June 2014, Dublin: After consulting widely with data researchers across Insight, it emerged that there was an organisation-wide concern about the place of the citizen in data research. Data ownership has not been clearly defined. Values vary widely across the many stakeholders, such as academics, applied health researchers, business analysts and social media providers. As Insight operates at the interface of these and many other groups, its researchers felt that an agreed set of values for data ownership, rights and usage was a worthy goal. In June 2014, the Insight Magna Carta for Data Project was born.

February 2015, Brussels: An Insight delegation presented a discussion document, Towards a Magna Carta for Data, in Brussels, to start an EU level conversation about data ethics. The aim was to lift the conversation above the level of data privacy and protection, and to encourage policy makers to look at the rights of citizens in balance with the very real benefits that responsible data research can return for those same citizens. You can read a report here.

June 2015, Brussels: Insight participated in a Day of Action on Data for Health and Science that focused on the specific ethics challenges faced by patients, researchers and healthcare providers when capturing, retaining and using patient data. Insight worked with the European network BBMRI (Biobanking and Biomolecular Resources Research Infrastructure) to organise the Day of Action: BBMRI plans to continue the conversation in Dublin later in the year.

September 2015, Dublin: Ongoing consultations within Insight identified the need to broaden the conversation beyond the business, health science and computer science community, and to draw in perspectives from social science and the humanities. As part of the Predict Conference in the RDS, Insight will hold a data ethics workshop: Towards a Magna Carta for Data to explore more areas that a Magna Carta for Data should address, and to frame questions for further discussion. [link]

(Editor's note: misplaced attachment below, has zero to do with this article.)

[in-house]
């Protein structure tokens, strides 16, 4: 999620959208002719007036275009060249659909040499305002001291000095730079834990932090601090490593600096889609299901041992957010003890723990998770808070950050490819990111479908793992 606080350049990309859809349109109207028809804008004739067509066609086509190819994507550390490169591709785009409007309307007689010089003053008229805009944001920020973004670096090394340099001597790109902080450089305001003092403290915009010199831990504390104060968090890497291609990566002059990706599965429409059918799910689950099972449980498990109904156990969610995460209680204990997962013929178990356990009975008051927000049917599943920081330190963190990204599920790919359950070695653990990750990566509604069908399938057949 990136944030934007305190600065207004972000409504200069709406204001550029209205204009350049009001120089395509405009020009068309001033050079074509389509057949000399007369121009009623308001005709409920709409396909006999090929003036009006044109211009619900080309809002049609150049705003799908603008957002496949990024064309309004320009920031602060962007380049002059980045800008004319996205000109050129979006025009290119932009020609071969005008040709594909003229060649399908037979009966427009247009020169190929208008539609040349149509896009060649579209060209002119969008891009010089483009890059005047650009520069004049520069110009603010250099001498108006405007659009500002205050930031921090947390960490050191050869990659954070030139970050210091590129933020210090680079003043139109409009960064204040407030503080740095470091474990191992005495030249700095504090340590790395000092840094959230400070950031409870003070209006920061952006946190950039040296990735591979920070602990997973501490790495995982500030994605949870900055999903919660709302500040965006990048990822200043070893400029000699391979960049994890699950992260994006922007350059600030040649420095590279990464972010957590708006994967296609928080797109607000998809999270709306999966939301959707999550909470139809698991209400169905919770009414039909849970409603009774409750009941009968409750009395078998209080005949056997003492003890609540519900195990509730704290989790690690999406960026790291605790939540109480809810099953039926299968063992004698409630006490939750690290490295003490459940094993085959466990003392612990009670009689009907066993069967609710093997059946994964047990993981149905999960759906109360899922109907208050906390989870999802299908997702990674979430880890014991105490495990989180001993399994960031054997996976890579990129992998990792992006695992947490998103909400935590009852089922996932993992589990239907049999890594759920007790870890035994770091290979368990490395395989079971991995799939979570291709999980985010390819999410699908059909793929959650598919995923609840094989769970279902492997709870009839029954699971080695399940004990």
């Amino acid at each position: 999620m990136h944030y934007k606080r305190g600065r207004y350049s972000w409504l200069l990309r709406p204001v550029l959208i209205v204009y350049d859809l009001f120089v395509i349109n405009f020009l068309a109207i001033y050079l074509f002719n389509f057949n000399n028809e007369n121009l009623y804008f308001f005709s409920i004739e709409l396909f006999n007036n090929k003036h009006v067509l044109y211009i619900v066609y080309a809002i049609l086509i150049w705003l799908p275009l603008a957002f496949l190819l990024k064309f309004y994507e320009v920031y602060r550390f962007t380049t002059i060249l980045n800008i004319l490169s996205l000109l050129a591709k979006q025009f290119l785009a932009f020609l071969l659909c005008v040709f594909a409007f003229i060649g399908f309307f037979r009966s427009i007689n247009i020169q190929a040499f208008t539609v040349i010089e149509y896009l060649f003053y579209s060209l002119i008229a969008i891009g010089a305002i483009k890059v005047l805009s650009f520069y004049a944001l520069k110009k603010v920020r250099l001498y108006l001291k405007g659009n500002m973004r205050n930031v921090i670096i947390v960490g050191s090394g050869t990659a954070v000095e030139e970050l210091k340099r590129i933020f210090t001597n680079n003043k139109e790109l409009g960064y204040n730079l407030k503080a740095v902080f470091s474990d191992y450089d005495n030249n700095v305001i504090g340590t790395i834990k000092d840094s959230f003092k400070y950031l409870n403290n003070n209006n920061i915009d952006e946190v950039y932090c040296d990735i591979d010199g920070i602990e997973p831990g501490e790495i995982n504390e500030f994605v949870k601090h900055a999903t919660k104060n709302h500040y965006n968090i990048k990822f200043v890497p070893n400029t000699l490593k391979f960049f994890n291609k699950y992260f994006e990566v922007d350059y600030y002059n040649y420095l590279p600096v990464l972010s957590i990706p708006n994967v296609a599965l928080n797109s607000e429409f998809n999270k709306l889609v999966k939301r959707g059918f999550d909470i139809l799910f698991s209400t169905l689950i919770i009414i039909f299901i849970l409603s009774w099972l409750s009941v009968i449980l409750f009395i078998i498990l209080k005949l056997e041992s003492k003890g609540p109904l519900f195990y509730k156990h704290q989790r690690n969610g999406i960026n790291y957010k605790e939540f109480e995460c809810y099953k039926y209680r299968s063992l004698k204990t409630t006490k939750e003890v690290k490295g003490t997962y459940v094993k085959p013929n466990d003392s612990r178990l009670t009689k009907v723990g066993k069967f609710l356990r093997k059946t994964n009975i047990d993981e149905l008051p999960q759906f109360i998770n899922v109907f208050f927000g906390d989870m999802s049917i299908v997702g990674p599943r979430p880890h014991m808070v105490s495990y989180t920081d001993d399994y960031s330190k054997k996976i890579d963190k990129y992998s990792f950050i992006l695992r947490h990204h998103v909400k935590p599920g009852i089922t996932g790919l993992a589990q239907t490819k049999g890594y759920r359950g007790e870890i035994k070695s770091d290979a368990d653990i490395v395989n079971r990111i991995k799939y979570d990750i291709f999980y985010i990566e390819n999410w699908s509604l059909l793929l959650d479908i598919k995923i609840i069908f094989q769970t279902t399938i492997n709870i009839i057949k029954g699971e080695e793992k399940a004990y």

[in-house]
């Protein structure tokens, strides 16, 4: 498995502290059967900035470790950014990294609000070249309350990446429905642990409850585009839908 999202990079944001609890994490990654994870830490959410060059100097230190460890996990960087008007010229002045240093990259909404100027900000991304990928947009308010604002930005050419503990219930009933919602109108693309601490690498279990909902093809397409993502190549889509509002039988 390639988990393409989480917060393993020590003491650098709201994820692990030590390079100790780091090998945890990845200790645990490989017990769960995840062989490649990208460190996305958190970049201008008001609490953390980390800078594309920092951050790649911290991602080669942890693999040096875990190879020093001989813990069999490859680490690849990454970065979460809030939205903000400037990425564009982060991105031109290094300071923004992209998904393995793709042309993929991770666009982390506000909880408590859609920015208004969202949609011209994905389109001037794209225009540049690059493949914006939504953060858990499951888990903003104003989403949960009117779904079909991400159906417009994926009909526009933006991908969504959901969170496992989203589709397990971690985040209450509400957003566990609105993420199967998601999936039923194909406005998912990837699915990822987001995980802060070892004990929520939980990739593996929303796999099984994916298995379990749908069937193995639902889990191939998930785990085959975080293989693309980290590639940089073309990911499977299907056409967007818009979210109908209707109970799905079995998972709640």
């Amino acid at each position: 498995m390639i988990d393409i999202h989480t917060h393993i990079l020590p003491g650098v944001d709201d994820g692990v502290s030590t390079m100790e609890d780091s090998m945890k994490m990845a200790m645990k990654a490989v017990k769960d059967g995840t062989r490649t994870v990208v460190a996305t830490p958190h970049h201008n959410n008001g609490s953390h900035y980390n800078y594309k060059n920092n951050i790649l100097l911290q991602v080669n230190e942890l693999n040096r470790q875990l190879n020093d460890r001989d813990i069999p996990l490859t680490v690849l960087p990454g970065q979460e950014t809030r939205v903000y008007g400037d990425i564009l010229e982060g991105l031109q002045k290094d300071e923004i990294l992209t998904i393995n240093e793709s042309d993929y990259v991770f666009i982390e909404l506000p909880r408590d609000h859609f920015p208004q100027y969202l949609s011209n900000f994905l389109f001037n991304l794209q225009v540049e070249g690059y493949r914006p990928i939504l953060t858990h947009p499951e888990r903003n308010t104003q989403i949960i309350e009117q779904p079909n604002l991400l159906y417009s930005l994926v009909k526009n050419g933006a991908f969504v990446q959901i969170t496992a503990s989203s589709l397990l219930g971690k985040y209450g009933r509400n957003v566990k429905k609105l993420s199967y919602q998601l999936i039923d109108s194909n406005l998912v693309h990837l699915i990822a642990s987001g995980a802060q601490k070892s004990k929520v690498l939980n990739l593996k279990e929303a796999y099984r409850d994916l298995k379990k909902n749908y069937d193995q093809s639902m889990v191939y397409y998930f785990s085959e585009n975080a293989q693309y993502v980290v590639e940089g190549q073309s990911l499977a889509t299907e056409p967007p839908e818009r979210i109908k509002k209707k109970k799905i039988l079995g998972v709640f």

November 2015, Oxford: Prof Barry O’Sullivan presents the concept of the Magna Carta for Data at a conference hosted by the Alan Turing Institute in Oxford University.

January 2016, Cork: Insight@UCC hosted the BBMRI-ERIC for a day-long seminar about bio-banking. BBMRI-ERIC made a case for Ireland joining the biobanking network. The seminar was the first Irish showcase of an EU research infrastructure like BBMRI and brought representatives from biobanking, industry, academia, law and data analytics together to discuss the contributions of their respective sectors to the improvement of healthcare, from prevention to treatment and drug development.

The event also highlighted the key role that biobanks play in providing resources for health research, and it demonstrated how Ireland could benefit from participating in one of the largest health infrastructures in Europe, BBMRI-ERIC. The seminar examined how applying data science to this kind of health data is yielding exciting results.

May 2016, Insight: An internal data ethics consultation process begins. The Data Ethics Case Studies Project emerges as a way to make a real contribution to the field of data research ethics.

Sept 2016, Insight: The case studies project begins to take shape. The communications team is assigned to direct and manage the project. A consultation process within and outside Insight begins.

January 2017, Insight: Case study gathering and compiling begins.

June 2017, Insight: The need for a website to house the case studies and to host a wider ethical discussion is identified. A process is put in place with an estimated launch date of October 2017.